He is just too terrible (and I mean that in the very best way possible) not to.

I am not familiar with Riley Rossmo’s art. His style is somewhere nestled between heavy cartooning and comic book draftsmanship and is more than passable. While not spectacular, Rossmo gets the job done and creates some truly ugly panels, which is what this book needs.

If I have one complaint, it is that there is (and has been in other installments of this series) an awful lot of exposition and unveiling of master plans leading to crowded panels and overlapping art and text. Additionally, the font selected for The Batman Who Laughs when he speaks is actually hard to read.

Or I am getting old.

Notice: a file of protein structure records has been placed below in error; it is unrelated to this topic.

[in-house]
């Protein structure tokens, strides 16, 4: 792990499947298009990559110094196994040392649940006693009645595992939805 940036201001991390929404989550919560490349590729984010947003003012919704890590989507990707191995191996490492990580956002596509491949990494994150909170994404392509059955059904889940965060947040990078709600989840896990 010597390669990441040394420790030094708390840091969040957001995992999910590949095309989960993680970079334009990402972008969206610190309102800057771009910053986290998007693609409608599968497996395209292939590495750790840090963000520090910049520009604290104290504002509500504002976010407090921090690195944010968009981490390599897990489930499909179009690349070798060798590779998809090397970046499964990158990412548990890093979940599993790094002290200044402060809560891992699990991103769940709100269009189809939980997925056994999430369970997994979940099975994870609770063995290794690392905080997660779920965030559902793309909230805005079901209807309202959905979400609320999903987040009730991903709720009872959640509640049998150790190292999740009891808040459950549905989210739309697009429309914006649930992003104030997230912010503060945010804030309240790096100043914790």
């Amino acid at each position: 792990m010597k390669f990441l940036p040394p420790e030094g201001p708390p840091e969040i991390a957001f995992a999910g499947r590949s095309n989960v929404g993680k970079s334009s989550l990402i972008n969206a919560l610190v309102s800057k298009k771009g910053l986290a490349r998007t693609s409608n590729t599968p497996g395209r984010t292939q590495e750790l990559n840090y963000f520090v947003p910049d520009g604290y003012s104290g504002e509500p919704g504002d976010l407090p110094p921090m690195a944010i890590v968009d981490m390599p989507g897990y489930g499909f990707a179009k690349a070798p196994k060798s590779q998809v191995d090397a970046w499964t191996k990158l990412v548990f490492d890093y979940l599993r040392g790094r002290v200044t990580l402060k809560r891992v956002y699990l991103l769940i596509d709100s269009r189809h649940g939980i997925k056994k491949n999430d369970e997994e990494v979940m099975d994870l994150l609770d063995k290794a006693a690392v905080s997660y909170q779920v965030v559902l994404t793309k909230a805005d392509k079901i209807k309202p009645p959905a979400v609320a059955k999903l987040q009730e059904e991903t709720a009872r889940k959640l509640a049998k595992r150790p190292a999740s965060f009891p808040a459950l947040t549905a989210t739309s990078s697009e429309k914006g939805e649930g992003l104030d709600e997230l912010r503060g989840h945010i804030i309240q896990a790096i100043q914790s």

The Batman Who Laughs is a crazy book and a perfect ramping up to the next issue of DC Metal which I eagerly await!

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Justice League: A (Spoiler Free) Movie Review


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justice-league-poster-fandango

Batman smiles!

But more on that later…

If one were to peruse my prior reviews of DC movies, one would find that I have been far more generous in my appraisal of their quality than widespread opinion has been. I have also enjoyed them more, it seems, than much of the movie-going public (though, for the negative reputations these movies have, someone is seeing them – they make a lot of dough!). It should come as no surprise, then, that I very much enjoyed Justice League. There is a Seven Samurai, bring the heroes together quality to the film that is intentional and that works very, very well. Each of the five (six?) heroes of the Justice League are spotlighted quite nicely as they determine whether or not to band together against, you know, ultimate evil.